11 min read

Fondant, mushrooms and DWV

Synopsis: Two recent studies on potential therapies for DWV and a discussion of the practicalities of feeding fondant … and recovering the leftovers.


This is the 47th post of 2023 and I’ll soon be writing the pre-Christmas seasonal reviews, the recommended list of presents for beekeepers and the annual “If you’ve not yet treated with oxalic acid then you’ve left it too late” reprimand. But there’s still a week or so until the last of those is needed, so I’ll discuss something else today

It’s always a little tricky to know what to write about at this stage of the season. Some hardcore science will leave those searching for timely practical beekeeping tips wanting. Conversely, those of you who have already done your winter oxalic acid treatment {{1}} on your broodless colonies don’t need any practical tips as you’re now free to think about other things until early March.

So, in the hope of pleasing ‘all of the people some of the time’ {{2}}, I’m going to mix’n’match some very recent science with a couple of comments about late season colony management. And, if that wasn’t enough, I’ve thrown in a very brief paragraph at the end of some future changes that will be happening here.

Feeding fondant

I only feed fondant when preparing colonies for winter. Most of my colonies this season received either 6 kg (because the brood box was heavily backfilled with stores already) or a full 12.5 kg block. They’re unlikely to need more before Spring, and some didn’t even manage to finish the block I did give them (more on that later).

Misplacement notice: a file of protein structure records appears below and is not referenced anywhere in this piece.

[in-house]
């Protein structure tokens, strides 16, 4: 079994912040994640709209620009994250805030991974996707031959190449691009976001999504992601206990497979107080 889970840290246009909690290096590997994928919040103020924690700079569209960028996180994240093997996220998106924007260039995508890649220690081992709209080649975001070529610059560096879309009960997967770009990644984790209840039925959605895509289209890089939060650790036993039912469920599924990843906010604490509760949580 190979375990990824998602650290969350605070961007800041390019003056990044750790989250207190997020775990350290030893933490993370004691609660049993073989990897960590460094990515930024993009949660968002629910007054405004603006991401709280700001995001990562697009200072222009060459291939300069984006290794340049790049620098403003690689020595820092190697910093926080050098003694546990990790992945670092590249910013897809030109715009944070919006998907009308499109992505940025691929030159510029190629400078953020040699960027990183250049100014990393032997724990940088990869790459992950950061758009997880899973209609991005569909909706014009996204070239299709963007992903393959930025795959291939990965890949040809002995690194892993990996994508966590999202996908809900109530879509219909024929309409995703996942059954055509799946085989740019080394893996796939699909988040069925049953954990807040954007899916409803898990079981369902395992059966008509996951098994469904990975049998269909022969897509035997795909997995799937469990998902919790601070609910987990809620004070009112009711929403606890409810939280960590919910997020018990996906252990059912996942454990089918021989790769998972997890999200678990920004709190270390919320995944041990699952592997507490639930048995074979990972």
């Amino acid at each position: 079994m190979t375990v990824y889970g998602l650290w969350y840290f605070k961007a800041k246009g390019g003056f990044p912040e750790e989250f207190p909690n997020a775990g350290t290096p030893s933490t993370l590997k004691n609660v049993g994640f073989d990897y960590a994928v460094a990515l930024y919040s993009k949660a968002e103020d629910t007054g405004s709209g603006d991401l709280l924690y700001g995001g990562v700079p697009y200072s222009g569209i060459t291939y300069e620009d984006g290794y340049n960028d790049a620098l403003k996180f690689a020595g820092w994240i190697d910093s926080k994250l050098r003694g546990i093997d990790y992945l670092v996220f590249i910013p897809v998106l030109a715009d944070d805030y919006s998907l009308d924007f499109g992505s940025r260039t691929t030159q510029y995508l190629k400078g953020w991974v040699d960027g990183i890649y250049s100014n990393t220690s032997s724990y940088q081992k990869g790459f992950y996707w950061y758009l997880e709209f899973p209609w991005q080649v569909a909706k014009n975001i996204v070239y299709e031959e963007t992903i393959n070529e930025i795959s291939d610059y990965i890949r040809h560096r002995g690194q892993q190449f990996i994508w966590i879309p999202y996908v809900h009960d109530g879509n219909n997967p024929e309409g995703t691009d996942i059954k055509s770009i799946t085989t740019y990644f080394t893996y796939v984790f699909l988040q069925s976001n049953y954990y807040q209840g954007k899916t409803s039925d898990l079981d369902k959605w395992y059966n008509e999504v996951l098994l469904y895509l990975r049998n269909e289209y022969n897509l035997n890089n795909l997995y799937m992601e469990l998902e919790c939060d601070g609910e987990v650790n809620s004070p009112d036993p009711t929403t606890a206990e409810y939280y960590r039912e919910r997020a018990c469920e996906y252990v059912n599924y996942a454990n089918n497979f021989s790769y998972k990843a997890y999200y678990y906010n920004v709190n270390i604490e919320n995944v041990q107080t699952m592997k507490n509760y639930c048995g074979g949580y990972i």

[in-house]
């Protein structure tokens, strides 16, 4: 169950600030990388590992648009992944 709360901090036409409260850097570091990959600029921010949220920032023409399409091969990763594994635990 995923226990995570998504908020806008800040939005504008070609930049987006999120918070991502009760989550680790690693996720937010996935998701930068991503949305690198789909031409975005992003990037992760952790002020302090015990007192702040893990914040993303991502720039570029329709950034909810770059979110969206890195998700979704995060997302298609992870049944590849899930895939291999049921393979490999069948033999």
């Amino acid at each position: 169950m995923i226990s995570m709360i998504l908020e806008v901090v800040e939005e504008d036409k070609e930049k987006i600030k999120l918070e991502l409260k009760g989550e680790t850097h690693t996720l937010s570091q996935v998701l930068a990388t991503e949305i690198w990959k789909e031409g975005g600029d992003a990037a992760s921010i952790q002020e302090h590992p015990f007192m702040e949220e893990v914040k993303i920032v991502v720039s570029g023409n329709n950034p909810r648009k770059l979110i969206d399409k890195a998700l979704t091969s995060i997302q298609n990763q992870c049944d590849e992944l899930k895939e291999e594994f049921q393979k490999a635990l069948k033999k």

Feeding fondant

Fondant is undoubtedly more expensive than feeding syrup. I’ve never worked out how much more expensive because I don’t really care … the benefits to me far outweigh the cost differential.

  • I’ve no need to purchase and store syrup feeders, be they 15 kg buckets with perforated lids, washing up bowls filled with straw, or a £72 Ashforth feeder. Yikes!
  • I don’t need to stand over the stove mixing gallons of thick (2:1 by weight) syrup, or keep barrels to carry and distribute it … which also means I don’t spill it in the apiary and encourage robbing (or, worse, the kitchen and all the grief that would entail).
  • Fondant is ready-wrapped, stable and can be stored for years. It’s always ready to use. I’ve got a couple of hundred kilograms tucked away ‘just in case’ in the shed.
  • Colonies take fondant down more slowly. I think this helps the queen lay eggs for longer as the brood nest isn’t backfilled with syrup being ripened. Other than seemingly common sense, I’ve got no real proof for this and should perhaps formally test the theory {{3}}.
  • The empty boxes can accommodate sixteen 340 g jars and are useful for distributing honey in.
  • There’s more, but that’s enough to be going on with.


Most colonies finish their fondant, though this depends upon the availability of late season nectar. Bees continue to forage and at some point they run out of space, so some fondant may remain.

Blue plastic ‘husks’ from ~60 kg of fondant.